Conversions by force

Once again the Pakistani state has bowed to pressure from unelected unrepresentative groups

Kamal Siddiqi January 08, 2017
The writer is the former editor of The Express Tribune. He tweets as @tribunian

For a Governor who has spent more time at an exclusive private hospital at state expense and very little time doing his official duties, his refusal to sign a bill passed by a unanimous majority in the Sindh provincial assembly comes as a surprise.

If a bill is passed unanimously in parliament, the democratic tradition is that the Governor, who is but a symbolic representative of the federation, comply with the wishes of the people’s representatives. One wonders where he summoned the strength to refer the bill back to the provincial assembly with the plea to “reconsider the legislation.”

The Sindh Assembly’s forced conversion bill, a private bill jointly moved by PPP and the PML-F lawmakers, was passed unanimously on November 24. It recommended that change of religion not be recognised until a person becomes 18 years old.

This bill was moved on the appeal of Sindh’s Hindu community, the largest religious minority in the province, which has long protested the abduction and forced conversion of women of its community.  These have become increasingly common in Sindh as Hindu girls are kidnapped and then converted to Islam. By the time the parents have registered a police case of kidnapping and the matter goes before a magistrate, it is already too late.

Under pressure from their captors and unable to go back to their homes for fear of social stigma, many of these girls then give statements to the effect that they ran away from their homes out of their own free will, giving the courts no option but to let go with their captors. Such court proceedings are a tense affair where hundreds of supporters of religious parties throng the court to put pressure on both the wronged family as well as the justice system.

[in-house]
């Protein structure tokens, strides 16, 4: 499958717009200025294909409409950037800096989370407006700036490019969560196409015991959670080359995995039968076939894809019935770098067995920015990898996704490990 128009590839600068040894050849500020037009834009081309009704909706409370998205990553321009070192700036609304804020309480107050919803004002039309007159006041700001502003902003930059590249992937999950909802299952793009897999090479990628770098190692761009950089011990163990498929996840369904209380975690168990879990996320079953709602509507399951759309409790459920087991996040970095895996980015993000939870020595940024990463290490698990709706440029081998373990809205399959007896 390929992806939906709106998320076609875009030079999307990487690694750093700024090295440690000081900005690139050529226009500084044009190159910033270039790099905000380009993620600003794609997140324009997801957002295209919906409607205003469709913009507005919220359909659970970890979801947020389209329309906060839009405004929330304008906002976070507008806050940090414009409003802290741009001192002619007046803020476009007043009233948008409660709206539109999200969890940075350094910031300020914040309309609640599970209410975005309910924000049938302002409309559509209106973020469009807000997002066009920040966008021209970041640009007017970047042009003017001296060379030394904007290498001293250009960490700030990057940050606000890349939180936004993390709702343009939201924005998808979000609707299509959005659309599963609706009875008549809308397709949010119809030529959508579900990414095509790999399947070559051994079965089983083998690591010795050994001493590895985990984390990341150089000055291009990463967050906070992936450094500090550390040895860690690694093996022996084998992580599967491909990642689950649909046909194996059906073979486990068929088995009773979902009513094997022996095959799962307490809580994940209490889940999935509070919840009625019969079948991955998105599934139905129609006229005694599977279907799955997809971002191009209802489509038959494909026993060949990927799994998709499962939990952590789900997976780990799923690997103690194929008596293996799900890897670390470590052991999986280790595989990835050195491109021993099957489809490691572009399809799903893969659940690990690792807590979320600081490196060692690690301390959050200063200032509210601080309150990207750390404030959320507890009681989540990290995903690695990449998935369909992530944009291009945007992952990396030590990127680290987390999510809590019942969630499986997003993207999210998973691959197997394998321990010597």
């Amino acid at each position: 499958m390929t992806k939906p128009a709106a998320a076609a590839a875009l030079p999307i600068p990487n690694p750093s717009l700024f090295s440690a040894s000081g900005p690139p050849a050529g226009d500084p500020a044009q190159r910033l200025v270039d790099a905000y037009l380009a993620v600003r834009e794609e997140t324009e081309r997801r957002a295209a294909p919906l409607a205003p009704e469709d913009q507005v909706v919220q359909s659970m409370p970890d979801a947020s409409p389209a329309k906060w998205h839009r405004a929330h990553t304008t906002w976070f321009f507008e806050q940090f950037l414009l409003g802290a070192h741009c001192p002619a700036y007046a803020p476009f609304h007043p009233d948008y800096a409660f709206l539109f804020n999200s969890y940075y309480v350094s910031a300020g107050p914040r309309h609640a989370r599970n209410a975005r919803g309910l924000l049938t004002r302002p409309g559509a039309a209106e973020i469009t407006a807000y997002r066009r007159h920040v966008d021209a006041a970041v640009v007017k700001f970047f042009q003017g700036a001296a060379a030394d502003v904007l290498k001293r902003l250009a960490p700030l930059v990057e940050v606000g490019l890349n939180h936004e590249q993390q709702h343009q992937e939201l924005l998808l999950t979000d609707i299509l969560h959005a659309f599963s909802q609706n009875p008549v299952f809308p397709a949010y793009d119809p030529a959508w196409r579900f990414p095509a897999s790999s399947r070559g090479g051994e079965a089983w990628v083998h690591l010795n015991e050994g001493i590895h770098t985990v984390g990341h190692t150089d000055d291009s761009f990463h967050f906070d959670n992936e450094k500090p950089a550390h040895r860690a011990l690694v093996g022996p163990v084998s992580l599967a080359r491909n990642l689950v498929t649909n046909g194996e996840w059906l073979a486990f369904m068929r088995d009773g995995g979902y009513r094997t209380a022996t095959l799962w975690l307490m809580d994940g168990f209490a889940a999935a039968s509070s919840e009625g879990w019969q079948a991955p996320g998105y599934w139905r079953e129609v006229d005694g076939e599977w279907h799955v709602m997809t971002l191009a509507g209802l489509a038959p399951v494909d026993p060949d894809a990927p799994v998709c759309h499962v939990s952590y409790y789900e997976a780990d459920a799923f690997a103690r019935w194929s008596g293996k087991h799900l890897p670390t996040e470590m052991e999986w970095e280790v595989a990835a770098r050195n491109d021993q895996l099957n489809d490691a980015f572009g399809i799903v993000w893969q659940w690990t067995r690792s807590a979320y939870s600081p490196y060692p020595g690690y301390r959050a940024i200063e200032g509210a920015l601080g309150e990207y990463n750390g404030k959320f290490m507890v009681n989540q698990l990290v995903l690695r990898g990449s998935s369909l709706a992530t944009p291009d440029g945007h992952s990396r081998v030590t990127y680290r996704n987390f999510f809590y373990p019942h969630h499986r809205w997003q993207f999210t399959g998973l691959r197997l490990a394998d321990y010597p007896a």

The rise in such cases has forced the Hindu community, particularly in Upper Sindh where they are more in numbers and are part of the middle class, to stop sending their girls to school. For no fault of their own, hundreds of these girls are not allowed to go out of their homes because their parents are afraid they will be kidnapped at will in their own country while their own government looks the other way, and such responsible persons like the province’s governor is afraid of religious zealots.

Hindus in Sindh have been living in Sindh since time immemorial. This is their land. Most Hindus in Sindh did not leave the province after partition as they insisted that this province was their homeland and they would rather die. But after the 1965 war, many were forced to leave as riots were engineered by local politicians jealous of the wealth and standing of the community.

Since then, it has all been downhill.  Many who left for India in the 60s have done much better in that country. The exodus died down when the situation at home improved but now, over the past five years, the activities of religious extremists have once again put pressure on not just the Hindu community but religious minorities as a whole.

For those who want to leave the country now, India is rarely an option. In the words of one local journalist “In Pakistan we are seen as Indians. And in India, we are seen as Pakistanis.”

The architect of the bill, Nand Kumar, insists that the legislation is against forced conversion not conversion per se. No one can stop an adult converting from one religion to another of their own free will. In Pakistan, where conversion is one way, the Hindu community is afraid of the damage the forced conversions have caused in their community.

We are told that the chief of the Jamat-e-Islami, Maulana Siraj-ul Haq, phoned the co-chairperson of the PPP, Asif Zardari, to have the bill withdrawn.  Let the record state that it was during the tenure of popularly elected prime ministers like Liaqat Ali Khan, Benazir Bhutto and Nawaz Sharif (and not that of military dictators) that some of the most regressive legislation and measures against our minorities have taken place.

Once again the Pakistani state has bowed to pressure from unelected unrepresentative groups which have made claims on the Islamic Republic and insist on challenging any move that they see going against their interpretation of this narrative. How long will this charade continue?

Published in The Express Tribune, January 9th, 2017.

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Raw is war | 7 years ago | Reply Blame it on Kashmir.
Salman | 7 years ago | Reply And the PPP is happy to withdraw the bill!! So much for liberalism!
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